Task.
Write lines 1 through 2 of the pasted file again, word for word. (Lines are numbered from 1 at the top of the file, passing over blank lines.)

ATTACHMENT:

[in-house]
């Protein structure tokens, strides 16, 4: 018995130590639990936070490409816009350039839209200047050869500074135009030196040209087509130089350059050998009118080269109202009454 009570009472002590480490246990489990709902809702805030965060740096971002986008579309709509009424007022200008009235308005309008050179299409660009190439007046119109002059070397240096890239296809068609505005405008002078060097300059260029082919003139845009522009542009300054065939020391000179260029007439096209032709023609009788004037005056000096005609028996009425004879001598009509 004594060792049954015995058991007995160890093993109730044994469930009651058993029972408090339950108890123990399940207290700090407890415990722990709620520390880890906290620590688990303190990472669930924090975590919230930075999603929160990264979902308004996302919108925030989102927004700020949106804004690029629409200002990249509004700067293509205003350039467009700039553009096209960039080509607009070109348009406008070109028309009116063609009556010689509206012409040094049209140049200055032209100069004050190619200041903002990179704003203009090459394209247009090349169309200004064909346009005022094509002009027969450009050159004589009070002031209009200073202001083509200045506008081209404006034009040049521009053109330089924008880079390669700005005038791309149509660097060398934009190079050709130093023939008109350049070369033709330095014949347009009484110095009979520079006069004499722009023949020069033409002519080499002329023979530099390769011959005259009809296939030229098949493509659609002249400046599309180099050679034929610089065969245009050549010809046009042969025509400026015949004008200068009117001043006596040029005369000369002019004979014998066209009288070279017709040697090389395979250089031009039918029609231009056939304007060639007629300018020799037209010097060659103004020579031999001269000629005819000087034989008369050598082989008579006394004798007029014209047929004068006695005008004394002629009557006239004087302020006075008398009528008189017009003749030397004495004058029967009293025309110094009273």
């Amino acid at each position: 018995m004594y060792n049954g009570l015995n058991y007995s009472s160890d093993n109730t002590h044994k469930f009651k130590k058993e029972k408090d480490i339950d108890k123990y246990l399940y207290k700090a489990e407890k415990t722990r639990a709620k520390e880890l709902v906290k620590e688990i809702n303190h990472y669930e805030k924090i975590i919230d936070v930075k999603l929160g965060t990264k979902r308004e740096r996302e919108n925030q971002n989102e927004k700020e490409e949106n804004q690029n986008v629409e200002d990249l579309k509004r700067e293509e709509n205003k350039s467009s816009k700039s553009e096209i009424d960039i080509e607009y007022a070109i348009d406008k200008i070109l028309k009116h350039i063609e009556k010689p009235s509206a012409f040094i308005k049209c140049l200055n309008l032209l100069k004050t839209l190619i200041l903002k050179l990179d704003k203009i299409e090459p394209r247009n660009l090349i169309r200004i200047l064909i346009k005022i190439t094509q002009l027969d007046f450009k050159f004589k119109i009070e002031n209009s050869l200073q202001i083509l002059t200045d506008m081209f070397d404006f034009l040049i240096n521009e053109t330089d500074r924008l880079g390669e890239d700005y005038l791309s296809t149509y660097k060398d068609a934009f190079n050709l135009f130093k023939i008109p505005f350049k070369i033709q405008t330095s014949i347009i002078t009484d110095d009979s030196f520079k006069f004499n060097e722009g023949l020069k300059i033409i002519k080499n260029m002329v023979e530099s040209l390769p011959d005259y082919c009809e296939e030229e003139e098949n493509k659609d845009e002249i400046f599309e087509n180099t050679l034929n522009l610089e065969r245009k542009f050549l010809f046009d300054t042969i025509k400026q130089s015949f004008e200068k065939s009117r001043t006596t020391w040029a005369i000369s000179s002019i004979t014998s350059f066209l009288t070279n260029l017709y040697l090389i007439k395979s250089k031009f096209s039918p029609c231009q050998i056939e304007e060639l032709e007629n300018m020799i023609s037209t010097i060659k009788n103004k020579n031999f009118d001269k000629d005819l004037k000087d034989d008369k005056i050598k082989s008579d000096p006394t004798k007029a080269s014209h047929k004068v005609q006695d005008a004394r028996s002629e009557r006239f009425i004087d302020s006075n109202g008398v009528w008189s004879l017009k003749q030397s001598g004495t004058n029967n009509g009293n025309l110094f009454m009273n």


[in-house]
């Protein structure tokens, strides 16, 4: 018995130590639990936070490409816009350039839209200047050869500074135009030196040209087509130089350059050998009118080269109202009454 009570009472002590480490246990489990709902809702805030965060740096971002986008579309709509009424007022200008009235308005309008050179299409660009190439007046119109002059070397240096890239296809068609505005405008002078060097300059260029082919003139845009522009542009300054065939020391000179260029007439096209032709023609009788004037005056000096005609028996009425004879001598009509 004594060792049954015995058991007995160890093993109730044994469930009651058993029972408090339950108890123990399940207290700090407890415990722990709620520390880890906290620590688990303190990472669930924090975590919230930075999603929160990264979902308004996302919108925030989102927004700020949106804004690029629409200002990249509004700067293509205003350039467009700039553009096209960039080509607009070109348009406008070109028309009116063609009556010689509206012409040094049209140049200055032209100069004050190619200041903002990179704003203009090459394209247009090349169309200004064909346009005022094509002009027969450009050159004589009070002031209009200073202001083509200045506008081209404006034009040049521009053109330089924008880079390669700005005038791309149509660097060398934009190079050709130093023939008109350049070369033709330095014949347009009484110095009979520079006069004499722009023949020069033409002519080499002329023979530099390769011959005259009809296939030229098949493509659609002249400046599309180099050679034929610089065969245009050549010809046009042969025509400026015949004008200068009117001043006596040029005369000369002019004979014998066209009288070279017709040697090389395979250089031009039918029609231009056939304007060639007629300018020799037209010097060659103004020579031999001269000629005819000087034989008369050598082989008579006394004798007029014209047929004068006695005008004394002629009557006239004087302020006075008398009528008189017009003749030397004495004058029967009293025309110094009273």